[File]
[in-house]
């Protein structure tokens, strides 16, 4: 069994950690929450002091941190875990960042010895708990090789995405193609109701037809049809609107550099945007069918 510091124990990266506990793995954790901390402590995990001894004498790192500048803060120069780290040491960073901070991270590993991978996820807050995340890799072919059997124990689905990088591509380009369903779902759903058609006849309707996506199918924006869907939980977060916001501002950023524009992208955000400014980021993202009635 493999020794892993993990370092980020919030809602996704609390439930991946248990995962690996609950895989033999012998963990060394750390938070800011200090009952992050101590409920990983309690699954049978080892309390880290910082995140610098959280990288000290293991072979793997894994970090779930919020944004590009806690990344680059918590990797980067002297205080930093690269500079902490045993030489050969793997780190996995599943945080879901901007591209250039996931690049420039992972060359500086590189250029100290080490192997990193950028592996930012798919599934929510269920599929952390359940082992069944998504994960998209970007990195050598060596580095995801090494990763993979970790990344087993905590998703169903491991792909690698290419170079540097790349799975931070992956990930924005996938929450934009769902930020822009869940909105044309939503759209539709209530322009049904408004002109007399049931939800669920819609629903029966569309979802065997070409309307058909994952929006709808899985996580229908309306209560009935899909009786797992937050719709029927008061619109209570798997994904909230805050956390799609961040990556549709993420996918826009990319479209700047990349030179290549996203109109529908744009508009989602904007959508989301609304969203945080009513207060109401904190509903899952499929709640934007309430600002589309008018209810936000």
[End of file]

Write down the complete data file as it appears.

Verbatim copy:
[in-house]
């Protein structure tokens, strides 16, 4: 069994950690929450002091941190875990960042010895708990090789995405193609109701037809049809609107550099945007069918 510091124990990266506990793995954790901390402590995990001894004498790192500048803060120069780290040491960073901070991270590993991978996820807050995340890799072919059997124990689905990088591509380009369903779902759903058609006849309707996506199918924006869907939980977060916001501002950023524009992208955000400014980021993202009635 493999020794892993993990370092980020919030809602996704609390439930991946248990995962690996609950895989033999012998963990060394750390938070800011200090009952992050101590409920990983309690699954049978080892309390880290910082995140610098959280990288000290293991072979793997894994970090779930919020944004590009806690990344680059918590990797980067002297205080930093690269500079902490045993030489050969793997780190996995599943945080879901901007591209250039996931690049420039992972060359500086590189250029100290080490192997990193950028592996930012798919599934929510269920599929952390359940082992069944998504994960998209970007990195050598060596580095995801090494990763993979970790990344087993905590998703169903491991792909690698290419170079540097790349799975931070992956990930924005996938929450934009769902930020822009869940909105044309939503759209539709209530322009049904408004002109007399049931939800669920819609629903029966569309979802065997070409309307058909994952929006709808899985996580229908309306209560009935899909009786797992937050719709029927008061619109209570798997994904909230805050956390799609961040990556549709993420996918826009990319479209700047990349030179290549996203109109529908744009508009989602904007959508989301609304969203945080009513207060109401904190509903899952499929709640934007309430600002589309008018209810936000």